Raison d'etre

I am enthusiastic about home design and love French antique and vintage treasures.

This blog is about the things I find and use.

Wednesday, 24 September 2014

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Hardwick Hall Tapestries

Because of my interest in tapestries - I use fragments to make cushions - I like to visit as many places where they are preserved as I can and a few weeks ago this was Hardwick Hall in Derbyshire.Built by Elizabeth Cavendish, Bess of Hardwick, in the 1590s it was an astounding building for its time incorporating so many windows it was described as having 'more glass than wall'.  

Tapestries were used extensively to cover the walls.  Some came from that other great house of the Cavendish family - Chatsworth - and others were bought by Bess for Hardwick.  In fact the series of thirteen enormous Brussels tapestries illustrating the Story of Gideon which hang in the Long Gallery were acquired 'second hand' from the then Lord Chancellor who had run up enormous debts.  Elizabeth bought them at a knock down price of £326.15.9d which she then had reduced because it was necessary to superimpose her own arms over those of Sir Christopher.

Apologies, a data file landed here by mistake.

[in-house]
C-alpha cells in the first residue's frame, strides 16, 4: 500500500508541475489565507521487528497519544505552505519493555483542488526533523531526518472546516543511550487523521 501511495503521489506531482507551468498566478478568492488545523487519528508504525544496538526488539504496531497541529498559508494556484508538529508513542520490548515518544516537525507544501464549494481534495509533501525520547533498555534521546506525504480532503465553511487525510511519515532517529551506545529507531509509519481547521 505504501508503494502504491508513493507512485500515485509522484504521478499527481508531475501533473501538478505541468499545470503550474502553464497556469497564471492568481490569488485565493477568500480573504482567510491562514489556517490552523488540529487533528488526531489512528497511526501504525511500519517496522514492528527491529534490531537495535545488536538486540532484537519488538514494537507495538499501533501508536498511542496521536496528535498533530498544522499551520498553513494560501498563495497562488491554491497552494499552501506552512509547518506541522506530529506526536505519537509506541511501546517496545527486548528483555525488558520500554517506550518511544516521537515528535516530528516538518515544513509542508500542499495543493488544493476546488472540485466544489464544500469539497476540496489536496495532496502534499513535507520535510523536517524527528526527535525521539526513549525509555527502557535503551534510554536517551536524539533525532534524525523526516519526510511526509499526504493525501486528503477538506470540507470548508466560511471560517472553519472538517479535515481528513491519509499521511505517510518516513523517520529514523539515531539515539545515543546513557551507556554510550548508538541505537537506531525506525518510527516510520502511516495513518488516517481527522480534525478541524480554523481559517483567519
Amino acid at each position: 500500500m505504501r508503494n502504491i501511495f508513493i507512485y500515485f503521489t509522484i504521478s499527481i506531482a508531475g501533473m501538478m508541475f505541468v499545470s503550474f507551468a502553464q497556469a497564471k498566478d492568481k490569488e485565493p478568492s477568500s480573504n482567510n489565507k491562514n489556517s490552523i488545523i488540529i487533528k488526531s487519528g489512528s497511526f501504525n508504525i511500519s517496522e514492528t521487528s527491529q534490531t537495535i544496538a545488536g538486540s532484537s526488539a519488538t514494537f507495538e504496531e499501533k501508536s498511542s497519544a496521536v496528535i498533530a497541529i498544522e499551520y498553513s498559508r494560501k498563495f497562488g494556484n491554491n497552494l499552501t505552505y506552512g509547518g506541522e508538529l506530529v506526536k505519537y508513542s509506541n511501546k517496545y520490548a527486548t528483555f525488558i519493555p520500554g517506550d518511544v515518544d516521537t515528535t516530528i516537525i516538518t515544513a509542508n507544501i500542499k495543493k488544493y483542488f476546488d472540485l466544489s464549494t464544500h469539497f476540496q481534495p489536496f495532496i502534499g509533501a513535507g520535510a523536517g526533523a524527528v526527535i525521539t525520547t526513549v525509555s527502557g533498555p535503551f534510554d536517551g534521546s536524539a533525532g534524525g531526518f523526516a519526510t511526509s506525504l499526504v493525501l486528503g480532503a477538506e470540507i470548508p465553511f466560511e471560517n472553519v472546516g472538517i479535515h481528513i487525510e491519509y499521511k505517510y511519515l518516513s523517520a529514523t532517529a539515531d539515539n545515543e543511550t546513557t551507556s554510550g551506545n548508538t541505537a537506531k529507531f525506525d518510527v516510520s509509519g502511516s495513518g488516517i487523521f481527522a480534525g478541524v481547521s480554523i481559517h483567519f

Long Gallery with the Story of Gideon tapestries
In the Green Velvet Room the walls are lined with four tapestries telling the story of Abraham 

Green Velvet Room with Abraham tapestries

In the High Great Chamber, as well as a superb plaster frieze, hang the Ulysses tapestries

On a more human scale are four tapestries depicting putti playing games found on one of the staircases. These were made, not in Flanders, but in the short lived Hatton Garden workshop - albeit using Flemish weavers,  They date from 1678 and were acquired by a subsequent generation after Bess's death.  They are known as the 'Polidoros' - it is believed the designs were taken from a series of paintings by Polidoro di Carravagio acquired by Charles 1.